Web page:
Over the weekend, I finished the book Essentialism by Greg McKeown and it made me realize how often I focus my time and energy on things that aren’t going to help me in the long run, despite my best intentions.
This book spoke to me almost immediately when I read the line “only once you give yourself permission to stop trying to do it all, to stop saying yes to everyone, can you make your highest contribution towards the things that really matter”. This is something that so many of us have dealt with that last year, I wrote a post titled “You Don’t Have to Do It All” where I explained the importance of learning to delegate. Well, Essentialism (aka doing only what is ESSENTIAL) takes that one step further and says that after you IDENTIFY what is important in your life, you must learn to ELIMINATE anything that falls outside of that category.
So, how do we make this happen? I’ll explain my key takeaways…
1. WE NEED TO REALIZE THAT THE PRESSURE TO DO IT ALL SURROUNDS US CONSTANTLY
Greg explains that “For the first time—literally—substantial and rapidly growing numbers of people have choices. For the first time, they will have to manage themselves. And society is totally unprepared for it .” Once I realized that we are all faced with more choices that we could ever know how to handle, I was able to be much kinder to myself about doing too much. It also allowed me to focus on my next takeaway…
2. EVEN THE LITTLE THINGS CAN TAKE AWAY FROM WHAT REALLY MATTERS—SO START ELIMINATING
Think about how many times you receive email notifications a day. For the average American, that is about 120 times. That breaks down to about 13 notifications an hour or a new email EVERY 4 AND A HALF MINUTES. If you hear a bing every 4.5 minutes from email alone, how could you possibly concentrate on what is essential? I think we all know the answer to that. You can’t.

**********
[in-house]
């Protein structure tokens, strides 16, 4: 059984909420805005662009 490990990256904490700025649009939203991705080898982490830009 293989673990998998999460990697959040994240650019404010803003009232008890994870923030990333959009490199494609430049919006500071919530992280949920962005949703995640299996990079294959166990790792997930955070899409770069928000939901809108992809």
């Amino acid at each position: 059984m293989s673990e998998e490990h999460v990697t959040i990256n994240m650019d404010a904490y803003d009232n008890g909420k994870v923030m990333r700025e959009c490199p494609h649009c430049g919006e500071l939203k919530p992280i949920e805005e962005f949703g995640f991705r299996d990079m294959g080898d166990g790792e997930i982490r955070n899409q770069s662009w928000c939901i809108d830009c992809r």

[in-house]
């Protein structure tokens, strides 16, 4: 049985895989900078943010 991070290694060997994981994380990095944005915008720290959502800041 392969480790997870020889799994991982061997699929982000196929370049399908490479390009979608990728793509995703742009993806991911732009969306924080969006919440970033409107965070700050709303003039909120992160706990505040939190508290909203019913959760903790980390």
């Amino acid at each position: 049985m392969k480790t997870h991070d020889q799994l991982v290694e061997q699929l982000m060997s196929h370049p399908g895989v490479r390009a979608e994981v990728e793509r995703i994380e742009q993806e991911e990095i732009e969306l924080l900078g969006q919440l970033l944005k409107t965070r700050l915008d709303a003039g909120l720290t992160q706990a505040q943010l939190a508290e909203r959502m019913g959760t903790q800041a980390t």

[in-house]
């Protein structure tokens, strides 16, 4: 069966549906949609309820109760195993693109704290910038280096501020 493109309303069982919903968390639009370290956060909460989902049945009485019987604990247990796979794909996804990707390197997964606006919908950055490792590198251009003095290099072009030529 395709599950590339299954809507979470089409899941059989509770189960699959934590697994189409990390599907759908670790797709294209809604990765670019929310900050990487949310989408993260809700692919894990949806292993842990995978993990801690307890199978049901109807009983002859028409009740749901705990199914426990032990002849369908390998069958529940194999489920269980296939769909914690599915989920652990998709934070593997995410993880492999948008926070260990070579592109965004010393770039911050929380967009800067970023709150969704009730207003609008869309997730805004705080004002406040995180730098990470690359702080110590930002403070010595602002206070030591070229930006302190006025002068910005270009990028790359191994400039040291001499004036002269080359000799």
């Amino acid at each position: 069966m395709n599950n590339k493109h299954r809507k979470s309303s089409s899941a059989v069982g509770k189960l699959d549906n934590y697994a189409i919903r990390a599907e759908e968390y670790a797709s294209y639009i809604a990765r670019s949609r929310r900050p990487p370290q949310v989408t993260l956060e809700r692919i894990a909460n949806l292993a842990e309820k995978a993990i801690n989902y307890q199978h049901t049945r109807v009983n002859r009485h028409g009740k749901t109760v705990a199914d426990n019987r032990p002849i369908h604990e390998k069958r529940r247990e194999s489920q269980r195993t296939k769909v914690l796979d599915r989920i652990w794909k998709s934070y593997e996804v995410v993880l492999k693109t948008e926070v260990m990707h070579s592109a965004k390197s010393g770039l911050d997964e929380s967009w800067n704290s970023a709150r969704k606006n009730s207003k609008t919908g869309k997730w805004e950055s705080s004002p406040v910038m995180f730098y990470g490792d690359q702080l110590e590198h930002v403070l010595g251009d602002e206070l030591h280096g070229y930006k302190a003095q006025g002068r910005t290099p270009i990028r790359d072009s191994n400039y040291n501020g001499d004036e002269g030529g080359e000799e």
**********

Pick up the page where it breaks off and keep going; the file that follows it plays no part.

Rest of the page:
So, to get started, I challenge you to try the “Do Not Disturb” challenge and turn off all of your phone notifications for 24-hours. Once the day is over, notice how different you feel and consider joining me in turning off ALL NOTIFICATIONS for good. I’ve been notification-free from all devices since May now (you can read about what got me started here) and the difference it has made in my ability to concentrate (and forget to even check my phone) is incredible.
3. YOU NEED TO BE CLEAR ON WHAT IS ESSENTIAL
Unless you know what you want to focus on, you won’t be clear about what you can and can’t say no to. Take 5 minutes today to answer the question “What is essential to me?” and once you have your answers, write them somewhere you will be able to see for the next day and spend your time focusing on just those items. For me, my answers were “my marriage, my family, my friends, me time, travel, and delivering books and blog posts that help others to grow”. Make this a short list so you can really focus on only what matters.
4. START ASKING THE ESSENTIAL QUESTION
The most important lesson I learned from Essentialism (and what I hope you learn from this post) is that we need to constantly ask ourselves “Is this essential?”. The more and more you start doing this, it will be easier to identity what is essential and what isn’t.
If you want to start adopting what Greg calls “the disciplined pursuit of less”, I highly encourage you to pick up a copy of Essentialism and/or follow the takeaways I provided here and start saying no to the non-essentials with me.